Tuesday, November 18, 2008

The two wills of God?

Scripture presents what looks like a contradiction in the character of God when it speaks about his will to save men. On one hand you have the verses that speak to His desire to destroy sin and any sinner caught up in it: 

"Just as it pleased the LORD to make you prosper and increase in number, so it will please him to ruin and destroy you. You will be uprooted from the land you are entering to possess" (Deuteronomy 28:63).
"Therefore God has mercy on whom he wants to have mercy, and he hardens whom he wants to harden" (
Rom 9:18).
"For this reason God sends them a powerful delusion so that they will believe the lie" (2 Thessalonians 2:11).
"He has blinded their eyes and hardened their hearts, so they can neither see with their eyes, nor understand with their hearts, nor turn-and I would heal them" (John 12:39-40)
"For it was the LORD himself who hardened their hearts to wage war against Israel, so that he might destroy them totally, exterminating them without mercy, as the LORD had commanded Moses." (Joshua 11:20).
"... for it was the LORD's will to put them to death" (1 Samuel 2:25). 

and on the other hand there are the verses that speak to God's will to save men from sin and death.

"This is good, and pleases God our Savior, who wants all men to be saved and to come to a knowledge of the truth" (1 Timothy 2:3-4).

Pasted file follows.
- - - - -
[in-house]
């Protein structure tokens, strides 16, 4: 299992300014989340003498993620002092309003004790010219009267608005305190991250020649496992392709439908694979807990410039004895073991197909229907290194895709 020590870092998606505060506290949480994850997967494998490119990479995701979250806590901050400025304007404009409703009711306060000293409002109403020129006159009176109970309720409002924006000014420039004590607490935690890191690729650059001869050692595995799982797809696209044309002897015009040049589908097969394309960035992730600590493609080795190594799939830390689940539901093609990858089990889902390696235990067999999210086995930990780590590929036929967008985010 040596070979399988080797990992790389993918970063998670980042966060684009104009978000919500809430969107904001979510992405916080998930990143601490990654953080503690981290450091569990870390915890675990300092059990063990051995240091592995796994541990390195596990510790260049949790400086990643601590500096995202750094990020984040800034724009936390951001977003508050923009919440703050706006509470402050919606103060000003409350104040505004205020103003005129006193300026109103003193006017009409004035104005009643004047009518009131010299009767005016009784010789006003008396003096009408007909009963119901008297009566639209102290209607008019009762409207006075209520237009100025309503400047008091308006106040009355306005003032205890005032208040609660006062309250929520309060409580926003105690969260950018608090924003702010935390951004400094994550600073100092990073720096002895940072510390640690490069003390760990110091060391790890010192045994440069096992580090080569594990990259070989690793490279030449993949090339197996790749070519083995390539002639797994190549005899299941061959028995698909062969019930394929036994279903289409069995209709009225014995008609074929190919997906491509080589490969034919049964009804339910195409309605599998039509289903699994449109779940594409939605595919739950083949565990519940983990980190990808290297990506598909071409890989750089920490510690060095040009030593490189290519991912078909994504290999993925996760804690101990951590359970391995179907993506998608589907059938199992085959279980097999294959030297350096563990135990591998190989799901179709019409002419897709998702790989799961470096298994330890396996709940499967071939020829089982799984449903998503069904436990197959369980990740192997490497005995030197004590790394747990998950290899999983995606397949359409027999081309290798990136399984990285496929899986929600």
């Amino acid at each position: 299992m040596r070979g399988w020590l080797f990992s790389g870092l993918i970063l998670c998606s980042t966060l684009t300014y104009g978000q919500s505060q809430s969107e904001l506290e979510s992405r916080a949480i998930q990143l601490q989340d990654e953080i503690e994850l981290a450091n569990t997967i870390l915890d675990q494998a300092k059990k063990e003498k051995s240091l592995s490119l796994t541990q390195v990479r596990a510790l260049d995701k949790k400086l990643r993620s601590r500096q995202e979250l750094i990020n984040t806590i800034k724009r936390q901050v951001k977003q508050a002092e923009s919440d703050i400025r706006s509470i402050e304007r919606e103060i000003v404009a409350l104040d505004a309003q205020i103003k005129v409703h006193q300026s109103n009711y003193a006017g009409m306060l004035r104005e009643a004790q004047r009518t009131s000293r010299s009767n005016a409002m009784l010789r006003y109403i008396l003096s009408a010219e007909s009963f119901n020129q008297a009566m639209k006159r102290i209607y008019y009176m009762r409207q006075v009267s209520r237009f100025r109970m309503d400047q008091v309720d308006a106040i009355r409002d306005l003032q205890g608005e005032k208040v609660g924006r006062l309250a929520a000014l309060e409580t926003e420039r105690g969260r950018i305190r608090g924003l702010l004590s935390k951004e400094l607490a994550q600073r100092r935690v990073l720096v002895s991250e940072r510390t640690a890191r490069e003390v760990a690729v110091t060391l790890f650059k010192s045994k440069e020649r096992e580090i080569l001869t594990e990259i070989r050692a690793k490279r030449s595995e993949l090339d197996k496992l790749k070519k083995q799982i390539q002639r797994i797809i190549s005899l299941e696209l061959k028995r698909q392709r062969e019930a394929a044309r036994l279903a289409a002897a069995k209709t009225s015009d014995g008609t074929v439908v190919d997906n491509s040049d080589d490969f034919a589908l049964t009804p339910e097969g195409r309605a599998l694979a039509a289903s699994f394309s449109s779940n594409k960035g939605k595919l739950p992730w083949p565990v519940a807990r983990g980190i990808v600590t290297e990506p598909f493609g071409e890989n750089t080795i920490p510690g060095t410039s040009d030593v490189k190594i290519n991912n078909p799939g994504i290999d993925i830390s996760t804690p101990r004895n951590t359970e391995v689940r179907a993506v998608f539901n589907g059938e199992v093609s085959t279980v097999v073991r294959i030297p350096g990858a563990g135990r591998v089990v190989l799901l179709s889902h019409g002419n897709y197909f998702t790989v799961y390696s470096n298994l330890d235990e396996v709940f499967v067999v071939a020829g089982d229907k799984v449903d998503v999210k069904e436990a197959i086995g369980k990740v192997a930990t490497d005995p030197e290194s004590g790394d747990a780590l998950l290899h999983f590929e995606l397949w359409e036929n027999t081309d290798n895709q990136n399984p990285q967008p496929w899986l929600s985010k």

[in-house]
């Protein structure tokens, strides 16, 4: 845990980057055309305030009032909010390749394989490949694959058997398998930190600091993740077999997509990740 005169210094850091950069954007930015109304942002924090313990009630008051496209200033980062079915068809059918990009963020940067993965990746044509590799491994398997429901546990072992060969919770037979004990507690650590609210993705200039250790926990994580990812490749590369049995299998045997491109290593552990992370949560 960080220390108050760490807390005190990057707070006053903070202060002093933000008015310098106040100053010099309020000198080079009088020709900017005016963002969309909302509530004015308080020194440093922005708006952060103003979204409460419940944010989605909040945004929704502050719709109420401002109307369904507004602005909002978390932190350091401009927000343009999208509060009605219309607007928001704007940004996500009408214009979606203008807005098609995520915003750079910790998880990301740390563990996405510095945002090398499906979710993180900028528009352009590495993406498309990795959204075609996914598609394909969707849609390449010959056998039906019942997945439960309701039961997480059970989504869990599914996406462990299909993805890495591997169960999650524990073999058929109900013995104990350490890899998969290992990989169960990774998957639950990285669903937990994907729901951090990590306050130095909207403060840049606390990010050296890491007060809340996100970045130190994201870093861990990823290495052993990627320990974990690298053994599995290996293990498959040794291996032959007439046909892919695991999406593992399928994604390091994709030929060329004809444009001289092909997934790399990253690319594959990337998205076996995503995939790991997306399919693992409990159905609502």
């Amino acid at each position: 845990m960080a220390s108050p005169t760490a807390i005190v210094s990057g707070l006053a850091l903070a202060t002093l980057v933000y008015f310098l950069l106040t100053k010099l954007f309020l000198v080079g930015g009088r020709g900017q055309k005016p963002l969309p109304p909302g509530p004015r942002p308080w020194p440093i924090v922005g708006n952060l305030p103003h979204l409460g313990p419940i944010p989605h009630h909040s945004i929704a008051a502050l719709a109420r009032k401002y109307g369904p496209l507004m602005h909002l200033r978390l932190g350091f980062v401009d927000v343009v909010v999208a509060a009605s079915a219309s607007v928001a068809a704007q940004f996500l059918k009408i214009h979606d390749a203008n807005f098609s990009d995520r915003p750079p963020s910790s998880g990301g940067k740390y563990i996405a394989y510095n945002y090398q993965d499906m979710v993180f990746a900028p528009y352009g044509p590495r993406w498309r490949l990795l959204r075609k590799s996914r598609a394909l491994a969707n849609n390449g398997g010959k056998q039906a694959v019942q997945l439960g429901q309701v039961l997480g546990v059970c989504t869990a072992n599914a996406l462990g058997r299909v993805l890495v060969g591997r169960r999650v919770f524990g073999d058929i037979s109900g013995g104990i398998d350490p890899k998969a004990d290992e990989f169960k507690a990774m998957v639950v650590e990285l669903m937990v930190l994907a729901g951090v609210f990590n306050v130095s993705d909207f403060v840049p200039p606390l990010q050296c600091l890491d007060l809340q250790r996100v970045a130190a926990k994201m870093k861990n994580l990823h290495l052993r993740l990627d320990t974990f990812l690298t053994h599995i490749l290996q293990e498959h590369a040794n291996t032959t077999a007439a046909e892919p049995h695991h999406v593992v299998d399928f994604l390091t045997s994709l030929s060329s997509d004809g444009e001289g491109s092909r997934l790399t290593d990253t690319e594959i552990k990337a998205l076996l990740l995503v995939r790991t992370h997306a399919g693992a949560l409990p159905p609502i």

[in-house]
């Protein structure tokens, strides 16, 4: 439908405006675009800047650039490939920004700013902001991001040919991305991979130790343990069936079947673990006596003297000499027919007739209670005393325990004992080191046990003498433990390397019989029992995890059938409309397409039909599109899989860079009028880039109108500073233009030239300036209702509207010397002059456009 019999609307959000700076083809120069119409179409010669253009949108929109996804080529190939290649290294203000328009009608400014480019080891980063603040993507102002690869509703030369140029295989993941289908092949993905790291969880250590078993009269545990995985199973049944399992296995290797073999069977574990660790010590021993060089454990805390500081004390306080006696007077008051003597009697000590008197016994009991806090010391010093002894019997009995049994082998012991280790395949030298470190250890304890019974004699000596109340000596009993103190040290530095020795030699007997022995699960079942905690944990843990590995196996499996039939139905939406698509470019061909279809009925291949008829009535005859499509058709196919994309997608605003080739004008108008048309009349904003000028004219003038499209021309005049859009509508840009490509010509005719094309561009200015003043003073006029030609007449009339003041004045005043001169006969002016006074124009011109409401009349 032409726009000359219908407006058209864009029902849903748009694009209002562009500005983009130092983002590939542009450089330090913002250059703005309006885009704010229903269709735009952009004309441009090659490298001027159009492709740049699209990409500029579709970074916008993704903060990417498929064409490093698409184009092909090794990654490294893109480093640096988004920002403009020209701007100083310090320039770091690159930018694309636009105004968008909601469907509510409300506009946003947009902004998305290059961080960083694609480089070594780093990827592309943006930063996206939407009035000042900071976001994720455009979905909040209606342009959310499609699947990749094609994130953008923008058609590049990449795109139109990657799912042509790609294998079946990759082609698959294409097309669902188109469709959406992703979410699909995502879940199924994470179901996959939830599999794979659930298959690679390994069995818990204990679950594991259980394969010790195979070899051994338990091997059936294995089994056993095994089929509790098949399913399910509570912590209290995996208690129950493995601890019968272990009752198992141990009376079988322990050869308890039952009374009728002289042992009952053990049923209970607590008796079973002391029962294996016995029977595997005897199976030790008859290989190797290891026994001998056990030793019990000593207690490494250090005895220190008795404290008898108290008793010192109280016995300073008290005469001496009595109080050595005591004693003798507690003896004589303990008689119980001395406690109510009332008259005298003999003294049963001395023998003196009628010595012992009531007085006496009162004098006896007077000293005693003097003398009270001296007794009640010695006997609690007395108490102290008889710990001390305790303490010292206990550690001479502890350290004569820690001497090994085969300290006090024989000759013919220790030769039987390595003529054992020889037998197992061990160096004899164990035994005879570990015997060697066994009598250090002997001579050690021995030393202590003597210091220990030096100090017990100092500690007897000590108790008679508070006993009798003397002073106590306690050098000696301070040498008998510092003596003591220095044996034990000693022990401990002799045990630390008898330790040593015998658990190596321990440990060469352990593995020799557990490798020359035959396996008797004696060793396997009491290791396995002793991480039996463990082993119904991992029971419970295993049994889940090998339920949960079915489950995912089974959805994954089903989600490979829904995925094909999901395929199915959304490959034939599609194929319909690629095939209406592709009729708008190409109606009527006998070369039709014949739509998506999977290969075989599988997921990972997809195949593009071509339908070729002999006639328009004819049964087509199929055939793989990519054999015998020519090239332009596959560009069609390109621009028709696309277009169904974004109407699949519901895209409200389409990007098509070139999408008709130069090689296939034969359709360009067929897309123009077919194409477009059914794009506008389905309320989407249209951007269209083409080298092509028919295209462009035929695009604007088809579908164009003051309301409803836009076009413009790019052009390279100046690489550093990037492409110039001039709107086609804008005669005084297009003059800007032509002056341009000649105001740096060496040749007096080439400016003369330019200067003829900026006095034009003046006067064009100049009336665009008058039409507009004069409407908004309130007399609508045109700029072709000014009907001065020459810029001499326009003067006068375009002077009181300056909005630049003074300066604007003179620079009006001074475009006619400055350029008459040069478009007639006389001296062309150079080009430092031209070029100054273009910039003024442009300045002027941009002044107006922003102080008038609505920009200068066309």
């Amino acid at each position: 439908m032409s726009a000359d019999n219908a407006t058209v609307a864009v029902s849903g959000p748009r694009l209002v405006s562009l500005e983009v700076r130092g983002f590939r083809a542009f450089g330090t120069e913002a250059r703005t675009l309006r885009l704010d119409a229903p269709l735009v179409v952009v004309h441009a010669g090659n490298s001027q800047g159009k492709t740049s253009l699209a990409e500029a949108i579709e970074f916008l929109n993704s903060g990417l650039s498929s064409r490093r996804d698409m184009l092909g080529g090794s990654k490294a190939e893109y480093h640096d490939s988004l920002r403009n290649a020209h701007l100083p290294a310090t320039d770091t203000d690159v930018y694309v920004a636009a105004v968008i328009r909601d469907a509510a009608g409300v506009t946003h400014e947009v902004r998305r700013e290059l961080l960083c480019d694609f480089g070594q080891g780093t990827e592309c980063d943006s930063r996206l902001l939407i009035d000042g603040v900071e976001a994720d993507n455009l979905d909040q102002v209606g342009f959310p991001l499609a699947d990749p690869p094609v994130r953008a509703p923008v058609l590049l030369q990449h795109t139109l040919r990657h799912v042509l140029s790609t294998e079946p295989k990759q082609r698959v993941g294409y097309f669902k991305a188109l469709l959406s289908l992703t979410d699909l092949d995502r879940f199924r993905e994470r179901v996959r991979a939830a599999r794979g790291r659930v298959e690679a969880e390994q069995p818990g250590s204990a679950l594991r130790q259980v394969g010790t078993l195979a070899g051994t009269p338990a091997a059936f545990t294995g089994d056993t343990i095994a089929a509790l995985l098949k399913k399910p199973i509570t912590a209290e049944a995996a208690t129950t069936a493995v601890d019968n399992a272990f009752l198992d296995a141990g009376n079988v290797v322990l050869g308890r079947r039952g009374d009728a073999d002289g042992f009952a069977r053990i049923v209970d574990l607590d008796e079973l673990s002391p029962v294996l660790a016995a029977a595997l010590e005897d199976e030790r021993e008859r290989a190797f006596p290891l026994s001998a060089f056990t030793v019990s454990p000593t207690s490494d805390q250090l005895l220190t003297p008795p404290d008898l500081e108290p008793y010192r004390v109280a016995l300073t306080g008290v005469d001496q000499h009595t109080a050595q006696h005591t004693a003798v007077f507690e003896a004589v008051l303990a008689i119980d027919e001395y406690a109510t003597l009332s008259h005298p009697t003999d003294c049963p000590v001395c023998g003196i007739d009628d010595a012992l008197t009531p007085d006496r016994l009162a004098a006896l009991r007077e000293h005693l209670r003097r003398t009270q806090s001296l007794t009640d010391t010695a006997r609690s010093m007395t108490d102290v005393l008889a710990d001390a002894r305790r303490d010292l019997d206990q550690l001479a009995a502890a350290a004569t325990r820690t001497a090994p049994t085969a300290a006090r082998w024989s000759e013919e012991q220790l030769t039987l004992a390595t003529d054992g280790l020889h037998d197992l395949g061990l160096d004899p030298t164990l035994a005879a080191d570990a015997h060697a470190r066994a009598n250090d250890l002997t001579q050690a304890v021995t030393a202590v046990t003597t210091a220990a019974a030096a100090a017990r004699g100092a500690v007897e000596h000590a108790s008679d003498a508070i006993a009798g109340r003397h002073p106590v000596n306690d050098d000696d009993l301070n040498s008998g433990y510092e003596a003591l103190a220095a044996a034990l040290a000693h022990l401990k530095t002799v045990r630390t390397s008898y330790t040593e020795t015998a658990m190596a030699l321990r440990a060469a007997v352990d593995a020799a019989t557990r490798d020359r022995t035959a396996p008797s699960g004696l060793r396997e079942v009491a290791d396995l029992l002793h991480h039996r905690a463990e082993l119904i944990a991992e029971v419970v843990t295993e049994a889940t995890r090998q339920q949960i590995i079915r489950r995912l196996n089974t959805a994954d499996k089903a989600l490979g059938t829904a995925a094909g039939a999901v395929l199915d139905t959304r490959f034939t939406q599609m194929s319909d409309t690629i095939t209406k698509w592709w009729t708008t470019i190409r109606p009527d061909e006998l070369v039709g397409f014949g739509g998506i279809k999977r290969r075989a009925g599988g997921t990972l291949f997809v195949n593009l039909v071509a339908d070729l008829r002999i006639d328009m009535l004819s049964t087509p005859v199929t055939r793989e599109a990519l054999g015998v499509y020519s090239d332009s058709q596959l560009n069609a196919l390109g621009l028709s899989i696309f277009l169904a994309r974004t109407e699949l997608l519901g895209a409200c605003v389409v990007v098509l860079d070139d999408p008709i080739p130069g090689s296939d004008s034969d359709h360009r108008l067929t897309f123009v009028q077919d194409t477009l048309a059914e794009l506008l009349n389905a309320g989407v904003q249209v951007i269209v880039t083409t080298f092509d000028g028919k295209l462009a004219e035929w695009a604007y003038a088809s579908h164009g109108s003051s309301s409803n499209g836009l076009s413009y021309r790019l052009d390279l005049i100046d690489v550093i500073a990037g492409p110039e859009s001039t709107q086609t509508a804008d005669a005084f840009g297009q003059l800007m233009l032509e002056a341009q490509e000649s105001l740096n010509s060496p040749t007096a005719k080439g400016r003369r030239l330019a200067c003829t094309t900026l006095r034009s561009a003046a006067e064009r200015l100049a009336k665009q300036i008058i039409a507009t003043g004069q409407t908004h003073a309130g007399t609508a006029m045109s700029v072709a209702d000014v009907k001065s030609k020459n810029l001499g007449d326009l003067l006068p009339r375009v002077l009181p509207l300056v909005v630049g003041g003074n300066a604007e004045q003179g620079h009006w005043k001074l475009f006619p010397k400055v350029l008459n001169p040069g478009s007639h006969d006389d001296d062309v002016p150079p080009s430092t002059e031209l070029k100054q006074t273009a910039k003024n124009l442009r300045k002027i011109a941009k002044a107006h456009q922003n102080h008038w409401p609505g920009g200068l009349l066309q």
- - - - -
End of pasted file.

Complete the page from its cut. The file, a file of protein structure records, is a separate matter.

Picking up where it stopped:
"For God so loved the world that he gave his only son, that whomever believes in him shall not perish, but shall have everlasting life" (John 3:16).
"O Jerusalem, Jerusalem, you who kill the prophets and stone those sent to you, how often I have longed to gather your children together, as a hen gathers her chicks under her wings, but you were not willing." (Matthew 27:37) 

"Do I take any pleasure in the death of the wicked? declares the Sovereign LORD. Rather, am I not pleased when they turn from their ways and live?" (Ezekiel 18:23)

I think the best way to reconcile the passages is to see the difference not between two equal and opposite wills, but as one set expressing the character of God and the other recording his actions. When presented this way there's no conflict between them (in fact you need both together to understand Him properly).
Say for a moment we had insight into the first set of verses describing Gods actions but not the second set describing His character. In that case we would see Him damning the wicked and withholding mercy, and we'd think Him cruel and unapproachable. On the other hand if we only had the verses describing His soft character He would appear to us to be a weak powerless God, if even a God at all.

The difference in Scripture then is not so much between His permissive, persuasive, effectual, continual will, but the between His nature and His decrees. His feelings and His actions. Together they paint the complete picture, showing us not only what He does for His glory, but why. 

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